Bitter Cakes / Regina Coyula

This evening, I wanted to buy cakes from the man who hawks his goods in front of my house. I can’t remember the conversation verbatim, but this is the essence of it.

He built a house of masonry with a roof of light materials in Marianao, behind the Military Technical Institute. In 2004, coming back from the hospital together with his wife and one-and-a-half-year-old son, he found his house had been demolished while their belongings where still inside. Some neighbours protested and tried to stop the abusive measure, considering the residents of the house were not home, and according to my pastry man, they were beaten and arrested. Since then they have appealed to the Popular Power, the Party and the Police, the latter being the one who demolished the house, without having received from them any document justifying the arbitrary measure taken against him and his family. The only explanation received – verbally – after his protests is that “it was illegal.” Astonished, I asked what they had done with the lot where his house used to be; I was flabbergasted when I heard it was now a garbage dump. Since he is accusing the three big aforementioned institutions of being responsible, no lawyers from the Legal Cooperative dare to bring the lawsuit, so I suggested he to turn to the Asociación Jurídica Cubana for help with his case. He thanked me, but he wants to wait and see if the process he is undertaking with a “pincho” will work for him.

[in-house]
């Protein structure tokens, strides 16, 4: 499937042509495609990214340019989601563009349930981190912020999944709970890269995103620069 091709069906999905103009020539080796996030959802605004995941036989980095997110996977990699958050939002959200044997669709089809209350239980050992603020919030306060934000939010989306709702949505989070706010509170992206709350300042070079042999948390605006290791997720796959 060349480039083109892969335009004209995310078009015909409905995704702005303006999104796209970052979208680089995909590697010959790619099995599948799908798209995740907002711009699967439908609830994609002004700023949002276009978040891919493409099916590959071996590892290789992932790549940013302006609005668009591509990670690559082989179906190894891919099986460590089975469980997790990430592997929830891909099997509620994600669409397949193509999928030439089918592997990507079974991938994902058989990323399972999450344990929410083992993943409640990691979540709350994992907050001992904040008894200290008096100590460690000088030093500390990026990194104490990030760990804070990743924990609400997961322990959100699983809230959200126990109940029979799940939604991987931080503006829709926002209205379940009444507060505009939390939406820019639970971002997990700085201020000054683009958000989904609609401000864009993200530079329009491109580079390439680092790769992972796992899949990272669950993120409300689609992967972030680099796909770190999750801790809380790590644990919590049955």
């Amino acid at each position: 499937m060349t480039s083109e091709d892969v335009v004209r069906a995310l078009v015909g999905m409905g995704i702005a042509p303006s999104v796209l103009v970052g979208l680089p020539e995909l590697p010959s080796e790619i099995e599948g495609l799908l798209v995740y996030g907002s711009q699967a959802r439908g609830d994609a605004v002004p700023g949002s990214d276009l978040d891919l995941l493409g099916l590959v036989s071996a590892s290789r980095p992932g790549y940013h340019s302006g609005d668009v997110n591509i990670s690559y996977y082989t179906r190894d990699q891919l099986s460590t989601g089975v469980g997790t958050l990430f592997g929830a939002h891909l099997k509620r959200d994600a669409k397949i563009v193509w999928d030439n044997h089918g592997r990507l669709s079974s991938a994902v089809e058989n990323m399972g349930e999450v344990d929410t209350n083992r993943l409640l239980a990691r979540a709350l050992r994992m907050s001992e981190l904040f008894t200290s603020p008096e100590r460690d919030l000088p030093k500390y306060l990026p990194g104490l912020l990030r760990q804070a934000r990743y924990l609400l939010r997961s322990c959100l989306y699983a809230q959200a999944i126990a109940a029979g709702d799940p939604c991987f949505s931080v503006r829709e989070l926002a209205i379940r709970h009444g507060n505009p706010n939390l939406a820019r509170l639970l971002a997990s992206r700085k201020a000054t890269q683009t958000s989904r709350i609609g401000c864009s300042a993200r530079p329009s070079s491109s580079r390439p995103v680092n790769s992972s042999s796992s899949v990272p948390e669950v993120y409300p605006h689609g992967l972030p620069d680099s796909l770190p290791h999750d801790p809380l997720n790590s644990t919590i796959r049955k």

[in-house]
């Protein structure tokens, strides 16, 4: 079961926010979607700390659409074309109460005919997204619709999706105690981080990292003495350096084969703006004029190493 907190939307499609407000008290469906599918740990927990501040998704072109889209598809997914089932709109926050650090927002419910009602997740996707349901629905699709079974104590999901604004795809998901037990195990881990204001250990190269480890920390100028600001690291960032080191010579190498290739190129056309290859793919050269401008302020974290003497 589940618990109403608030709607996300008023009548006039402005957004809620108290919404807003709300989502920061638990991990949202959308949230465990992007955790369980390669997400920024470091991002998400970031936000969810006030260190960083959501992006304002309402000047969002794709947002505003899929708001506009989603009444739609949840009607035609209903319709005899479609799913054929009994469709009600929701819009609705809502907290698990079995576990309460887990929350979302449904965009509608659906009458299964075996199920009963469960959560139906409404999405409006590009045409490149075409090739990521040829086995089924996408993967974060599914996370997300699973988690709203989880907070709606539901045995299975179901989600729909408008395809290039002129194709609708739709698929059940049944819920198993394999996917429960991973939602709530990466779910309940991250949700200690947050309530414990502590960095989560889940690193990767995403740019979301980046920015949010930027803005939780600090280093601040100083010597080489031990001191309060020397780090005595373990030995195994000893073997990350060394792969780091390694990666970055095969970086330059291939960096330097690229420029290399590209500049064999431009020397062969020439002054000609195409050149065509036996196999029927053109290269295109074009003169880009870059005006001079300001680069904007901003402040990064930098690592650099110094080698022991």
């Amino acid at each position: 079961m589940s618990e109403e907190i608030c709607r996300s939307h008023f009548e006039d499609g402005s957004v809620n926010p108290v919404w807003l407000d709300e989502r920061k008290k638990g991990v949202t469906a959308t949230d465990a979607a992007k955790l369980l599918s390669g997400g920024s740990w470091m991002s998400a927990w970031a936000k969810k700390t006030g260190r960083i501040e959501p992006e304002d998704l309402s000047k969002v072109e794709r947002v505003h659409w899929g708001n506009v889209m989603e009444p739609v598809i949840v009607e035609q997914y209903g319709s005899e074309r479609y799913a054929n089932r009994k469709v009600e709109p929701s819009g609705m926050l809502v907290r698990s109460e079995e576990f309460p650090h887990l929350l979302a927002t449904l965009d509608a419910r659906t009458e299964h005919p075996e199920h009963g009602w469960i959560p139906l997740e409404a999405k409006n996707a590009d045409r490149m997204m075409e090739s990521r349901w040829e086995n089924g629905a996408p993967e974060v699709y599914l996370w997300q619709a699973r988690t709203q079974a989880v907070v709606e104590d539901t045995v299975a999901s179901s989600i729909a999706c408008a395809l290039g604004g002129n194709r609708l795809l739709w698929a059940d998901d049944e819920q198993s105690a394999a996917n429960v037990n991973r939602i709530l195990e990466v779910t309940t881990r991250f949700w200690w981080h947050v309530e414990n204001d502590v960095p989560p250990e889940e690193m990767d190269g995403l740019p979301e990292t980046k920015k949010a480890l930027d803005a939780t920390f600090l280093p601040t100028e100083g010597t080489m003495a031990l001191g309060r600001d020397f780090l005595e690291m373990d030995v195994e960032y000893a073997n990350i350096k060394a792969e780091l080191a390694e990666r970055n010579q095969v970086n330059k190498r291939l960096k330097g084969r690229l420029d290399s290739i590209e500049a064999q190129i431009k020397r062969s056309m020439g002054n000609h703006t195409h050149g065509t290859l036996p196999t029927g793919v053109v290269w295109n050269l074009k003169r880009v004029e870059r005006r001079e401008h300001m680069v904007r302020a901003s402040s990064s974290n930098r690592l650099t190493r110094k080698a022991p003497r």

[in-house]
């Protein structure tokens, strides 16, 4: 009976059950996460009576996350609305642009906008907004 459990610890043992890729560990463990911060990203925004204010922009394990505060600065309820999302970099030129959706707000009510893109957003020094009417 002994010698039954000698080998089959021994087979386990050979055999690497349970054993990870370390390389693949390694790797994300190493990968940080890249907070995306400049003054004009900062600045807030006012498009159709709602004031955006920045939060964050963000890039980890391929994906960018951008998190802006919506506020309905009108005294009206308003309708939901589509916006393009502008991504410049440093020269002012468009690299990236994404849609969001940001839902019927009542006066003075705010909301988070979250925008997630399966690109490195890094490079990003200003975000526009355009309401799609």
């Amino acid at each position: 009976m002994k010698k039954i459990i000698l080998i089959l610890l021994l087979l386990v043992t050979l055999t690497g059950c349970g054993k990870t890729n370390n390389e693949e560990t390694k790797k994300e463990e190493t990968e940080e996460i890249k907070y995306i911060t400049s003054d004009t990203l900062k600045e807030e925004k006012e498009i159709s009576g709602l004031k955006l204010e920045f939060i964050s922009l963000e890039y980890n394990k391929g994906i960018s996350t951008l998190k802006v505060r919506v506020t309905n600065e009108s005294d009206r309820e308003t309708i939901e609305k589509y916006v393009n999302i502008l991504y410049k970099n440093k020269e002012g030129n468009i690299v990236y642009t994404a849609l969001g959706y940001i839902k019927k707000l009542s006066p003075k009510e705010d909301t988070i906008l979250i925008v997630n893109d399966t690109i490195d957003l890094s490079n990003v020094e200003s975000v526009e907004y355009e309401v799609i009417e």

Whatever the results, he is not going to get his house back, nor his baby’s crib, nor his cabinet, nor his kerosene kitchen, nor the years he’s been laboring trying to get an answer.

Translated by: Xavier Noguer

October 2, 2010